A packaging solution to the Great Pacific Garbage soup?

Pacific rubbish soup

Pacific rubbish soup

As many people know, there is a huge and ever-increasing mountain of rubbish growing in the middle of the Pacific, like a giant festering ’soup’, much of which consists of plastic packaging waste. This has had a massive knock-on affect in the  form of polluted beaches on islands throughout the South Pacific, such as the popular Kamilo beach in Hawaii.

A British company believe that they have a packaging remedy. Symphony Environmental has created a substance that can be added to plastic materials to speed up the degradation time from several decades to just a few months.

Apparently “The special additive, called d2w, is put into plastic products when they are being manufactured. It works by weakening the carbon bonds, lowering the material’s molecular weight and eventually causing a loss of strength. The plastic can be given a set lifespan, depending on what purpose it is ultimately intended for.”

The aim is to get bread bags for instance to degrade in a matter of weeks and other items, designed for a longer shelf-life to degrade over many months.

This sounds great in theory and clearly a lot of research has taken place since this company was set up in 1995. We are in favour of any initiatives that help reduce/manage packaging waste. However, there are a number of issues that need to be clarified and addressed (if they haven’t been already).

What happens when one freezes items such as bread, to extend shelf-life? Will the degradation process be retarded or halted? Many items, such as toiletry products are used way beyond their stated shelf life. Does that mean that these items could degrade in the cupboard whilst still in-use?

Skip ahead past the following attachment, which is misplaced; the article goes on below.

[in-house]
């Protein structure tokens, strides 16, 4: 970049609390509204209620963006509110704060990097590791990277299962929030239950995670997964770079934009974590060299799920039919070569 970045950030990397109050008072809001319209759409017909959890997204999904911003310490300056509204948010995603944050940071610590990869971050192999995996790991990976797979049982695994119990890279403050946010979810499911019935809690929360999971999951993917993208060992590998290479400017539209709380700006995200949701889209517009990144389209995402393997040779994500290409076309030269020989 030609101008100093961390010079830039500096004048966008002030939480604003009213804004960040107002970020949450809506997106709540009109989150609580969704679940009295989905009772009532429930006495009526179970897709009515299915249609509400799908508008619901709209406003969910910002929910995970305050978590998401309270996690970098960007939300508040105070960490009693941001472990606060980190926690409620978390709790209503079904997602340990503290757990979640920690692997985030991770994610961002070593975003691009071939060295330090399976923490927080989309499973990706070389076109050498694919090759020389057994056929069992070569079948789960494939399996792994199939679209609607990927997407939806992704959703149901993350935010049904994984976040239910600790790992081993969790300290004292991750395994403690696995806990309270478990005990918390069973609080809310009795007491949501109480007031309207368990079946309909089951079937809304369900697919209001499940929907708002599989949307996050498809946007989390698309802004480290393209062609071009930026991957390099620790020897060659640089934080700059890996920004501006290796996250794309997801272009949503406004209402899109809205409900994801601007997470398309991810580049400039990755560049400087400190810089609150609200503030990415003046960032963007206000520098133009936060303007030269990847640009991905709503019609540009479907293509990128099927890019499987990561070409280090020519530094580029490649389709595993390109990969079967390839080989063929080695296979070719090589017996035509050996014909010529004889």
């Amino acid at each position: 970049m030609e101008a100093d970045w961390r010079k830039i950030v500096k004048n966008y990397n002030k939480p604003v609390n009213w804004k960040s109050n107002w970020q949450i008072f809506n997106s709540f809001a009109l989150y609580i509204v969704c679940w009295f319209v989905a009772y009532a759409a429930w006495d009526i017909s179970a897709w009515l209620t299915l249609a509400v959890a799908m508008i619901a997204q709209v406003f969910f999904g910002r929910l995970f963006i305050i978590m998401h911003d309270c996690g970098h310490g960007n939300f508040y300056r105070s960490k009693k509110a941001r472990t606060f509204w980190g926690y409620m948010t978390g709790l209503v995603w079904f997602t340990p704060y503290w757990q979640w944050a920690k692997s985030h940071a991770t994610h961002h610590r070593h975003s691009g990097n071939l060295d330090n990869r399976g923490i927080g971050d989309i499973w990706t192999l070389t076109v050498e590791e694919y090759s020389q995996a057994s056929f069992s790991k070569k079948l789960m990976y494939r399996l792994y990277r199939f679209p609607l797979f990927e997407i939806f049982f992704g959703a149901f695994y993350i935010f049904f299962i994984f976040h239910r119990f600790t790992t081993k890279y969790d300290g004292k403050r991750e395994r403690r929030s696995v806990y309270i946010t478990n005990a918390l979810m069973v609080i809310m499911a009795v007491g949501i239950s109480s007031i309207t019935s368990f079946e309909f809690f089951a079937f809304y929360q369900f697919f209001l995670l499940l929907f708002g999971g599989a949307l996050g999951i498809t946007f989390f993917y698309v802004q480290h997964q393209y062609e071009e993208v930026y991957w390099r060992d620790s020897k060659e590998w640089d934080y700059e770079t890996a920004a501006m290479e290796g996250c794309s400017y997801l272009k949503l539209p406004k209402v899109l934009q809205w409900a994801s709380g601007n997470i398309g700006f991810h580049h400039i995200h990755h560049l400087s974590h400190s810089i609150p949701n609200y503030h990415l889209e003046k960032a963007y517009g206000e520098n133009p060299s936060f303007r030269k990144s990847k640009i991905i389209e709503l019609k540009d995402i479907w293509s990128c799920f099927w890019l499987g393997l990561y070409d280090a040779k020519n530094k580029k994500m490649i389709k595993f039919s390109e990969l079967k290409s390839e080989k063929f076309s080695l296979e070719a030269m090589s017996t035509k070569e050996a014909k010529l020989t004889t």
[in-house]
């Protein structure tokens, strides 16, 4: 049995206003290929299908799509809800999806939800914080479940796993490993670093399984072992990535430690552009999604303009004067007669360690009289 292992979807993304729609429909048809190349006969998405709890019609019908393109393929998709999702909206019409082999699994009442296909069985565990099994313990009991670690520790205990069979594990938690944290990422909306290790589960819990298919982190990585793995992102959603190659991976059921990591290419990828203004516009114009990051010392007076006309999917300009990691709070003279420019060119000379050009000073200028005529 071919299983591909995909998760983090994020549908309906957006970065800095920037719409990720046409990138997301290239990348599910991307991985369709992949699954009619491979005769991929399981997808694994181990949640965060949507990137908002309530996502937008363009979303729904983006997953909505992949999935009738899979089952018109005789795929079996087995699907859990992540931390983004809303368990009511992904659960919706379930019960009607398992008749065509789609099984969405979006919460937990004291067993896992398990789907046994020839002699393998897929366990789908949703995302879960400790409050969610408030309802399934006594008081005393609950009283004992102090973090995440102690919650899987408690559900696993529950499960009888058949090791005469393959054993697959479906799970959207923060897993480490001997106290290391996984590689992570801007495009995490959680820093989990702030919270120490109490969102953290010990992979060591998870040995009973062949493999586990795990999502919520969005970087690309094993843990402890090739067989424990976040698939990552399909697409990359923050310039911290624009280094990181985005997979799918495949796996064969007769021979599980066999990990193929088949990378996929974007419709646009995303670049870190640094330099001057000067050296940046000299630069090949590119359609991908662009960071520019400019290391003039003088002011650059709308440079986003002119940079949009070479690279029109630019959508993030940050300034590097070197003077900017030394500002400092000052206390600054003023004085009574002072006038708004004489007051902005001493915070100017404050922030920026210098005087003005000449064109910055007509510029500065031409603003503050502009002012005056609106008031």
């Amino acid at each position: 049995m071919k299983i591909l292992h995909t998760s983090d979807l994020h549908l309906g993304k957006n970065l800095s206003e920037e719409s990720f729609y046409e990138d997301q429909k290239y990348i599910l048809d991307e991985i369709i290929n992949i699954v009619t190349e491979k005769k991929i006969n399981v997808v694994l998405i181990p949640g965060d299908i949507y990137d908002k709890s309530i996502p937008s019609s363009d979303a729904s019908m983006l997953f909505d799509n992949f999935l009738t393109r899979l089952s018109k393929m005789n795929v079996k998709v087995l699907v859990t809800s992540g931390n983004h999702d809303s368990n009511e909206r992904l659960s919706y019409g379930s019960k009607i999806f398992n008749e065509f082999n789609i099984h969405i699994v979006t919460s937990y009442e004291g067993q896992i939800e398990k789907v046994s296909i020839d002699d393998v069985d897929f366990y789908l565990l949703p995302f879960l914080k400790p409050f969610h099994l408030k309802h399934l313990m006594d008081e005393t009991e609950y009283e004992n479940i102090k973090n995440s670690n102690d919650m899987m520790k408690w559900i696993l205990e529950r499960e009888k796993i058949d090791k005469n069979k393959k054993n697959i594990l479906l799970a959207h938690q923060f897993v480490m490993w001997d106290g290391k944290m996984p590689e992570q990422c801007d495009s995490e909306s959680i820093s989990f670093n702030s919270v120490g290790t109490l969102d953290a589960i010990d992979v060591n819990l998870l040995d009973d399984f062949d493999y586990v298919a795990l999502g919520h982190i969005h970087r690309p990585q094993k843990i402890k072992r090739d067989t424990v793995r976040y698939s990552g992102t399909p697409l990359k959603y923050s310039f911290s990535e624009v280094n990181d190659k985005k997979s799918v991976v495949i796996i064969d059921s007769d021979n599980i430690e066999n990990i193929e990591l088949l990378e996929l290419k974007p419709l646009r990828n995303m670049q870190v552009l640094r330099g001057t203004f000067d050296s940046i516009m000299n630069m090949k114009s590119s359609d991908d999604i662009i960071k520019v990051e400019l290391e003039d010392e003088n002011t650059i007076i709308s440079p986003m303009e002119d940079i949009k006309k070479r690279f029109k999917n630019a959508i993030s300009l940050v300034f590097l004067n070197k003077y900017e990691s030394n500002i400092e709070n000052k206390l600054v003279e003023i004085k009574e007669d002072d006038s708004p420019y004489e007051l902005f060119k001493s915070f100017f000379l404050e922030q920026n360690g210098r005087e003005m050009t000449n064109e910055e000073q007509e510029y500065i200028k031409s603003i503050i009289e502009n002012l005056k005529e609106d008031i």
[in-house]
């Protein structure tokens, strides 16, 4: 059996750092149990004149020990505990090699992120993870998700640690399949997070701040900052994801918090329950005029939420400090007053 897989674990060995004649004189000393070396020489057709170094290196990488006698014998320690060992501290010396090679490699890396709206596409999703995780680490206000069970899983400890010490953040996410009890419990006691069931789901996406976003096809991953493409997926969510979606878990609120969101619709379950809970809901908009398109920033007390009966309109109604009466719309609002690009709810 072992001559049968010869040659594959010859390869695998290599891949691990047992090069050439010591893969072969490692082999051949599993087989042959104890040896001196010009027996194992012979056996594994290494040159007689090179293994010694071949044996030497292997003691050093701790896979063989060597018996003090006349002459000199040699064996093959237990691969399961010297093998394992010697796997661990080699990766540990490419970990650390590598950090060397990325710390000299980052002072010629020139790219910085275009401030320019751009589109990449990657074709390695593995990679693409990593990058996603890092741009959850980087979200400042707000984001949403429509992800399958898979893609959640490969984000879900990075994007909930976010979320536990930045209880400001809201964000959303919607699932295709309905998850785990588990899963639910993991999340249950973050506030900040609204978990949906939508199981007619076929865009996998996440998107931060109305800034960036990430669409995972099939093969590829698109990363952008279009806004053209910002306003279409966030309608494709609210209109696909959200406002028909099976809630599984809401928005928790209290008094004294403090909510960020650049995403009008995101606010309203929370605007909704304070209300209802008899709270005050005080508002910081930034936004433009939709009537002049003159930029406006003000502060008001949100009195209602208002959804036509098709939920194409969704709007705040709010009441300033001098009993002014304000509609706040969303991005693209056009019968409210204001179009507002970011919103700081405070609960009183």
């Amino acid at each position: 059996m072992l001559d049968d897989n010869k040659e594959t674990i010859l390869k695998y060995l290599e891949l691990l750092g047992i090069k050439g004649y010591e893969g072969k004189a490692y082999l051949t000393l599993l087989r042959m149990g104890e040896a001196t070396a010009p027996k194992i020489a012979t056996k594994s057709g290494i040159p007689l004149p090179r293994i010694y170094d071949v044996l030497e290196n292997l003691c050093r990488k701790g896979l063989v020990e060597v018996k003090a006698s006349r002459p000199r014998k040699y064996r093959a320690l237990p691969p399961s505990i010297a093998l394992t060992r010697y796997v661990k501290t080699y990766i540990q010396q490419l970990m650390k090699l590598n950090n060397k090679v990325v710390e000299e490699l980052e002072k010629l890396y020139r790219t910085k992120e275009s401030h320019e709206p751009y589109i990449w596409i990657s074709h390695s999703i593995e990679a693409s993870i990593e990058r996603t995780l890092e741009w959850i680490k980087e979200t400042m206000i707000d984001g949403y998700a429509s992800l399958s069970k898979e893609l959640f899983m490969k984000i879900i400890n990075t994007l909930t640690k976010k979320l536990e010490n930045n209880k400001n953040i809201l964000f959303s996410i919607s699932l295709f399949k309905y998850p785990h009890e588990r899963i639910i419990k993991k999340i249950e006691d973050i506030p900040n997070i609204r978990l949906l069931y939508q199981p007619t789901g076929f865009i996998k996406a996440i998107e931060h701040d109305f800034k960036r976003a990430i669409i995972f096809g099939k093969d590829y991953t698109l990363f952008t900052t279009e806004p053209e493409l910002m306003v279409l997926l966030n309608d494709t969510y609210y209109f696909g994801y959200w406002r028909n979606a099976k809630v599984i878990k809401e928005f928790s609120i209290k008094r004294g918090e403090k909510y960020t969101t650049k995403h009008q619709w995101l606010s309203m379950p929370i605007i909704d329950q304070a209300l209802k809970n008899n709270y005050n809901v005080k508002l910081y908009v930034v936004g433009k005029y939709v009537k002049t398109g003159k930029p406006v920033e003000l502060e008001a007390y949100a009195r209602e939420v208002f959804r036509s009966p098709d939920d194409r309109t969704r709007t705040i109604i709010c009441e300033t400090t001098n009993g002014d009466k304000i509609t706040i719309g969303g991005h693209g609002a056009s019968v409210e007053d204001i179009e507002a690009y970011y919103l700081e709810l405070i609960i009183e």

It is also interesting to note that there seems to be “stern opposition from rivals” as the “plastics industry is split into two camps”: There are those that back ‘oxy-biodegradable’ (like dw2) that breaks-down simply with contact with air and those that back ‘bio-degradable’, which require more specific conditions such as burial in the ground and elevated temperature, to work.

I’m not so sure that there is such a defined “split” within the industry and can see the merits and issues of both of these approaches and, in our  opinion, both should continue to be developed. In terms of ‘Oxy-biodegradable’, as I’ve already mentioned above, degradation before end of shelf-life/use is an issue and what happens if a product is, for instance, left in direct sunlight – will this alter the degradation time frame? As far as ‘Bio-degradable’ goes – it is my understanding that unless specific elevated temperatures are reached,  degradation will not commence. So, for it to work properly, industrial bio-degradation facilities are required  – these materials will not degrade properly in a normal household composting bin.